Doctor David Cook, the president of NDSU, recently issued a warning that severe budget cuts are imminent due to ongoing enrollment declines, which would result in a $10.5 million reduction in state financing from 2023 to 2025. This will force significant program realignments at the university. The goal is to invest in programs that the workforce needs within the state by reducing the seven academic programs to just five.
Students who require degrees to succeed in today’s economy but may not fit in, such as master’s degrees in business administration, data science, project management, or strategic communication, may find it more cost-effective and accessible to transfer to another institution where their career goals can be fulfilled.
High levels of academic performance and engagement are closely tied to a sense of belonging on campus.
Students who feel more a part of the Bison community work together more effectively, can solve problems, and make wiser choices. Students cannot completely contribute to North Dakota State University until they feel a sense of belonging, which allows them to share ideas, and speak up with confidence. The power and value of diversity are unlocked by creating a healthy sense of belonging.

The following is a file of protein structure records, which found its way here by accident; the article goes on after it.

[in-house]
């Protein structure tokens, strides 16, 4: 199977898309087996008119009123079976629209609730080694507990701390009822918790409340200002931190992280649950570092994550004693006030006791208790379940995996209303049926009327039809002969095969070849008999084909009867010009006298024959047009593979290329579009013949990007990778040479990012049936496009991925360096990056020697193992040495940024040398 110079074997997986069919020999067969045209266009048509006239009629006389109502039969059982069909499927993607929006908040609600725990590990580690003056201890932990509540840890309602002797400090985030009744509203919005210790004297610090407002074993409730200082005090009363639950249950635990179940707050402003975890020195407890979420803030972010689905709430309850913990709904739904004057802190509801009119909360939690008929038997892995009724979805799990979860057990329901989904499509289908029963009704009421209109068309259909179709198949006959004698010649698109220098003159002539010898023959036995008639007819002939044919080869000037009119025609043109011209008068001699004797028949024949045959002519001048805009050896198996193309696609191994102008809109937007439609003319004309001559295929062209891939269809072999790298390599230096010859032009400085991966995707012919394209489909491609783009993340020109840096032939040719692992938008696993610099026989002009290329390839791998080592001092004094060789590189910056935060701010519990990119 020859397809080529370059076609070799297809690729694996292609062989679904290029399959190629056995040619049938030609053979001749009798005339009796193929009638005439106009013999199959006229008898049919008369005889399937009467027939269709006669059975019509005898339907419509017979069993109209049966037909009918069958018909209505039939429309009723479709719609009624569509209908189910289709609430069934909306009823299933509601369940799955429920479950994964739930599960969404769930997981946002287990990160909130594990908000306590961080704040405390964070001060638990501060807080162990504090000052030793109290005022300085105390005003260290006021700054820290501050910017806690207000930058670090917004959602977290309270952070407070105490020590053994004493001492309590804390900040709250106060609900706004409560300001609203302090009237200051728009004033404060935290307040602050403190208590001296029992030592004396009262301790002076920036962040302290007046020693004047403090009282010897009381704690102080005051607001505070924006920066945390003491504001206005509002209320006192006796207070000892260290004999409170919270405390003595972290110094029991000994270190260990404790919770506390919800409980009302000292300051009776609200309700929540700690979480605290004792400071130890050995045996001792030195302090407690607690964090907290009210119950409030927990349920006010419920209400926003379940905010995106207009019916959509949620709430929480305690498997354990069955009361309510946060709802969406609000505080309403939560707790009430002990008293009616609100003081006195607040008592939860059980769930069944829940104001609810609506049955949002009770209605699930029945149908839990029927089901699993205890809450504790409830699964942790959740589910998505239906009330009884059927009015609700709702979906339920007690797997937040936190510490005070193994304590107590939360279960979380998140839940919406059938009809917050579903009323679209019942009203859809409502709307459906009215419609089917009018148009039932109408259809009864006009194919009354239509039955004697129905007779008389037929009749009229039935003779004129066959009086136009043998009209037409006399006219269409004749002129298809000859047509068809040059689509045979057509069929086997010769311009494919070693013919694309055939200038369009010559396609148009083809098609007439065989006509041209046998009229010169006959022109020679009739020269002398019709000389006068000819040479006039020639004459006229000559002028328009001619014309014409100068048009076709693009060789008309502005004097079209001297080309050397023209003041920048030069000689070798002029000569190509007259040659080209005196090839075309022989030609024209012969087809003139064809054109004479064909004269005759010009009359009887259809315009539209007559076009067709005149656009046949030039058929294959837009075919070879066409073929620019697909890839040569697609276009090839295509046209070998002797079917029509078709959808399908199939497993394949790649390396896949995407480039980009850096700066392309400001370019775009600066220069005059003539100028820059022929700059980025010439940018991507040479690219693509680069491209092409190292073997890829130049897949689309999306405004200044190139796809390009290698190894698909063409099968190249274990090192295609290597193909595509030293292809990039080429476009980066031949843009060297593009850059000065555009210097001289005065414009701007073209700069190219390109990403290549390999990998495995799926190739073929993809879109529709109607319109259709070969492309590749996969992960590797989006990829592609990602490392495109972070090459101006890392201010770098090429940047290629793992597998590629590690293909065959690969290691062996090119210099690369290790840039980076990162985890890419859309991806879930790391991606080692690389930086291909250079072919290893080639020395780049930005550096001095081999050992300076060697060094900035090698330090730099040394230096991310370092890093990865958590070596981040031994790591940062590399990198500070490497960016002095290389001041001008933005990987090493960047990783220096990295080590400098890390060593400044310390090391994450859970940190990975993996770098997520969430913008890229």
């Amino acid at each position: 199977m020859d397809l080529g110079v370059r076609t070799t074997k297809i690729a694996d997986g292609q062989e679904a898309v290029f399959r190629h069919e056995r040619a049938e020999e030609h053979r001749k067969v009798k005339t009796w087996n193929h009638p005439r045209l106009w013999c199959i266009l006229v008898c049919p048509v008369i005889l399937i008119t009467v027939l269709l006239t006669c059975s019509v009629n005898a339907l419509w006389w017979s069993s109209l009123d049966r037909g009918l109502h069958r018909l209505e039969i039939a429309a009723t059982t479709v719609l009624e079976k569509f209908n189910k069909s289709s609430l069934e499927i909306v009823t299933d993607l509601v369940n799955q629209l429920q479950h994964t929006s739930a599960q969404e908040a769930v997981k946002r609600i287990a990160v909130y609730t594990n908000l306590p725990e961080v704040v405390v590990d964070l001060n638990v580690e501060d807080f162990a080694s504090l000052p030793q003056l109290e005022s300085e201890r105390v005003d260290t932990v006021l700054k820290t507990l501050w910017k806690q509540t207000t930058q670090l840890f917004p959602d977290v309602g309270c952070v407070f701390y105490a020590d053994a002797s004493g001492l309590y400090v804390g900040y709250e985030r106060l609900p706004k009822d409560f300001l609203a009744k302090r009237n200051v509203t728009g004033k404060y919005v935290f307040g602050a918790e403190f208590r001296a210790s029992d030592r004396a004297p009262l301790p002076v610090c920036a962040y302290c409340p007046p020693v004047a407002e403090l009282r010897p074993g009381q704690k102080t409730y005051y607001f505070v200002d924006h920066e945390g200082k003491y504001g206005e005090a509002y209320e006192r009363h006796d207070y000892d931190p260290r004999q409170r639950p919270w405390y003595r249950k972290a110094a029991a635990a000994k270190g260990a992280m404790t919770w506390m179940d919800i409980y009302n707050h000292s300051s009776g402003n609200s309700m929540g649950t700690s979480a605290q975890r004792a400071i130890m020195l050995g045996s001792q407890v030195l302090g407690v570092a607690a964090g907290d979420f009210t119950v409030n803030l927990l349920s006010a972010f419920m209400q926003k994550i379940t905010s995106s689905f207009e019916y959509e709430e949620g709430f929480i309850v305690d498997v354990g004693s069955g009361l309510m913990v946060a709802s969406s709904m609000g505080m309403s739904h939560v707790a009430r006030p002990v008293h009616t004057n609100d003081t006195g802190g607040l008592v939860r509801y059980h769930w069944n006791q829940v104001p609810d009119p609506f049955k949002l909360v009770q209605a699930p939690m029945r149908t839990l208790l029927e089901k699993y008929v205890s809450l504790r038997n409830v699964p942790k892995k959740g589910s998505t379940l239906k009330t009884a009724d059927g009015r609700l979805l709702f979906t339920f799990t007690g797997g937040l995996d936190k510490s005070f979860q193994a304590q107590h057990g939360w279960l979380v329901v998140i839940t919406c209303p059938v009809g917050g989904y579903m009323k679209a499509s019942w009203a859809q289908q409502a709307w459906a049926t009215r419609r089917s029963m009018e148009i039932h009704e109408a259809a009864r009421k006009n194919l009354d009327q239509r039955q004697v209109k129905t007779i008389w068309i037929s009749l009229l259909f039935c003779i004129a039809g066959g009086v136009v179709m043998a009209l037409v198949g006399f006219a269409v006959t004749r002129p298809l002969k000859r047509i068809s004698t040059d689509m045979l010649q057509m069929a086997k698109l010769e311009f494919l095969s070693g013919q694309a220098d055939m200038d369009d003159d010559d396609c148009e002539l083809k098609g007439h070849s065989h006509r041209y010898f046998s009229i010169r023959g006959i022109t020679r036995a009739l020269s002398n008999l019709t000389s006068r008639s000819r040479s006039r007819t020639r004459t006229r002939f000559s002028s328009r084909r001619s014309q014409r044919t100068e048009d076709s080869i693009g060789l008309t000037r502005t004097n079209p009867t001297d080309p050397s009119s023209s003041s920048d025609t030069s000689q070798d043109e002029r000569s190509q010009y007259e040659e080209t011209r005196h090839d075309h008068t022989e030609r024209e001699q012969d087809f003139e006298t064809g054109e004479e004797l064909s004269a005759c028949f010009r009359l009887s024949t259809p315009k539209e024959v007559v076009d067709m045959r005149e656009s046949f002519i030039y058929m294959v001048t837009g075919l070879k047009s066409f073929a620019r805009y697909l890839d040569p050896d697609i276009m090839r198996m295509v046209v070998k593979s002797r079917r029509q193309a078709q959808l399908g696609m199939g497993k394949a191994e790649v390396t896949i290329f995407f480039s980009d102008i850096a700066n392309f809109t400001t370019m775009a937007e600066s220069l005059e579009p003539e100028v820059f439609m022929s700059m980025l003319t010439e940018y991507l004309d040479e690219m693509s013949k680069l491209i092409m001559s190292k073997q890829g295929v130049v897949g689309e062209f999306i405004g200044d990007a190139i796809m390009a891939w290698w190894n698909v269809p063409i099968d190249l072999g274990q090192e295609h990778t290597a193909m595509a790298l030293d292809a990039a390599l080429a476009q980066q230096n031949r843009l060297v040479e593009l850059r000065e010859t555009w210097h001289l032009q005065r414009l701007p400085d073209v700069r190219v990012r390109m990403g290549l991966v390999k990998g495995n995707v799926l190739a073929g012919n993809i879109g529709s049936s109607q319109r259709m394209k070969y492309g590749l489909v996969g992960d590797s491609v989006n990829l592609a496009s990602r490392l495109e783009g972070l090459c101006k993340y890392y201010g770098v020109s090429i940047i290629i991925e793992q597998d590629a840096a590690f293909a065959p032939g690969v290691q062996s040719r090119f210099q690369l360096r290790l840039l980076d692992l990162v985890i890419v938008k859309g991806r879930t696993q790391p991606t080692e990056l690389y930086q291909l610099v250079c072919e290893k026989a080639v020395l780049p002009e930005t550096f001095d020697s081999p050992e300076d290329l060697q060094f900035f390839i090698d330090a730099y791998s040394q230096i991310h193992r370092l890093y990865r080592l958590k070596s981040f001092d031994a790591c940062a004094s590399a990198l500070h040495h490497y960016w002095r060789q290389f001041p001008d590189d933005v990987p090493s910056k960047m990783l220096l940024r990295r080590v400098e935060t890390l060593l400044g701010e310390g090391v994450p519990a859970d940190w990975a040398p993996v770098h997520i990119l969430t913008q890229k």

So, let us make deliberate connections between faculty and students to nurture our sense of belonging. Form formal or informal mentor programs to foster trusting relationships. Encourage the exchange of ideas and perspectives.
Solicit feedback and ideas from all members, particularly students. Engage in deliberate storytelling, where faculty and students can share their personal experiences. Understanding aspects of another person’s story can help break down interpersonal barriers and reveal the many layers, dimensions, and experiences of a student we would not otherwise know. It allows people to be seen, heard and develop a deep sense of belonging.